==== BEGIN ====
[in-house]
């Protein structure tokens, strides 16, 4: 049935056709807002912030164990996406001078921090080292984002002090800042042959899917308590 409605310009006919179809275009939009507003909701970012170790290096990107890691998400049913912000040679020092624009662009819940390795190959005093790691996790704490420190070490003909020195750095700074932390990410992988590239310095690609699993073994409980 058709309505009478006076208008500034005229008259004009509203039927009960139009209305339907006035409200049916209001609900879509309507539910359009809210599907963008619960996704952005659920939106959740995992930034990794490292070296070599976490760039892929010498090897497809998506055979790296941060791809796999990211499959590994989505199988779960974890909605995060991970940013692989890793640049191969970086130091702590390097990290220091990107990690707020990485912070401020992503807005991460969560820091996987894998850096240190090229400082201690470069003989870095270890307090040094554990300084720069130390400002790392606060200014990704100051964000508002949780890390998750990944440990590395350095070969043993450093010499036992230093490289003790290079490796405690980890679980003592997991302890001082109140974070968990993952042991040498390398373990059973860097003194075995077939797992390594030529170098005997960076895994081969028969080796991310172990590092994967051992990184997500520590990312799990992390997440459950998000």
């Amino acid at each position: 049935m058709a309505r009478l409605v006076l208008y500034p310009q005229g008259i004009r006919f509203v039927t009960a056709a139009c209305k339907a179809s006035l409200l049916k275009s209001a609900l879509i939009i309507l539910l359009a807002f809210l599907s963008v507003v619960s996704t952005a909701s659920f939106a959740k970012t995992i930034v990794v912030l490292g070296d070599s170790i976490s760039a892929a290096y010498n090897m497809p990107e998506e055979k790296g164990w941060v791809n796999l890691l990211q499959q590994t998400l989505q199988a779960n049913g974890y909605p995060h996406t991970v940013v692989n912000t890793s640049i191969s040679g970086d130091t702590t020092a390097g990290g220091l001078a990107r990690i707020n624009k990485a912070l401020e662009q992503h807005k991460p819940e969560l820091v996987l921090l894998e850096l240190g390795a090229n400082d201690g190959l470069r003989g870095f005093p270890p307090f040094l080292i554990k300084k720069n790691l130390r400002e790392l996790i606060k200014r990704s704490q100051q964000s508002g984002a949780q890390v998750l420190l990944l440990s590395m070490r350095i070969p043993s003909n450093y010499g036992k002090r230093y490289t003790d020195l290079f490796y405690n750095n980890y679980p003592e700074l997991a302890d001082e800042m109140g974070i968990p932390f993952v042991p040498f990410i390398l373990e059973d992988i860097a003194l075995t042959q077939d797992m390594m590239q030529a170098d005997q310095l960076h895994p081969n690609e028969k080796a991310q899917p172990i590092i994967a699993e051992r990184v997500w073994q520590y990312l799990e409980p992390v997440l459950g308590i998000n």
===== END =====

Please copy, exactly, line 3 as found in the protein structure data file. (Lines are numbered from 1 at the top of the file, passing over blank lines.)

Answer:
């Amino acid at each position: 049935m058709a309505r009478l409605v006076l208008y500034p310009q005229g008259i004009r006919f509203v039927t009960a056709a139009c209305k339907a179809s006035l409200l049916k275009s209001a609900l879509i939009i309507l539910l359009a807002f809210l599907s963008v507003v619960s996704t952005a909701s659920f939106a959740k970012t995992i930034v990794v912030l490292g070296d070599s170790i976490s760039a892929a290096y010498n090897m497809p990107e998506e055979k790296g164990w941060v791809n796999l890691l990211q499959q590994t998400l989505q199988a779960n049913g974890y909605p995060h996406t991970v940013v692989n912000t890793s640049i191969s040679g970086d130091t702590t020092a390097g990290g220091l001078a990107r990690i707020n624009k990485a912070l401020e662009q992503h807005k991460p819940e969560l820091v996987l921090l894998e850096l240190g390795a090229n400082d201690g190959l470069r003989g870095f005093p270890p307090f040094l080292i554990k300084k720069n790691l130390r400002e790392l996790i606060k200014r990704s704490q100051q964000s508002g984002a949780q890390v998750l420190l990944l440990s590395m070490r350095i070969p043993s003909n450093y010499g036992k002090r230093y490289t003790d020195l290079f490796y405690n750095n980890y679980p003592e700074l997991a302890d001082e800042m109140g974070i968990p932390f993952v042991p040498f990410i390398l373990e059973d992988i860097a003194l075995t042959q077939d797992m390594m590239q030529a170098d005997q310095l960076h895994p081969n690609e028969k080796a991310q899917p172990i590092i994967a699993e051992r990184v997500w073994q520590y990312l799990e409980p992390v997440l459950g308590i998000n």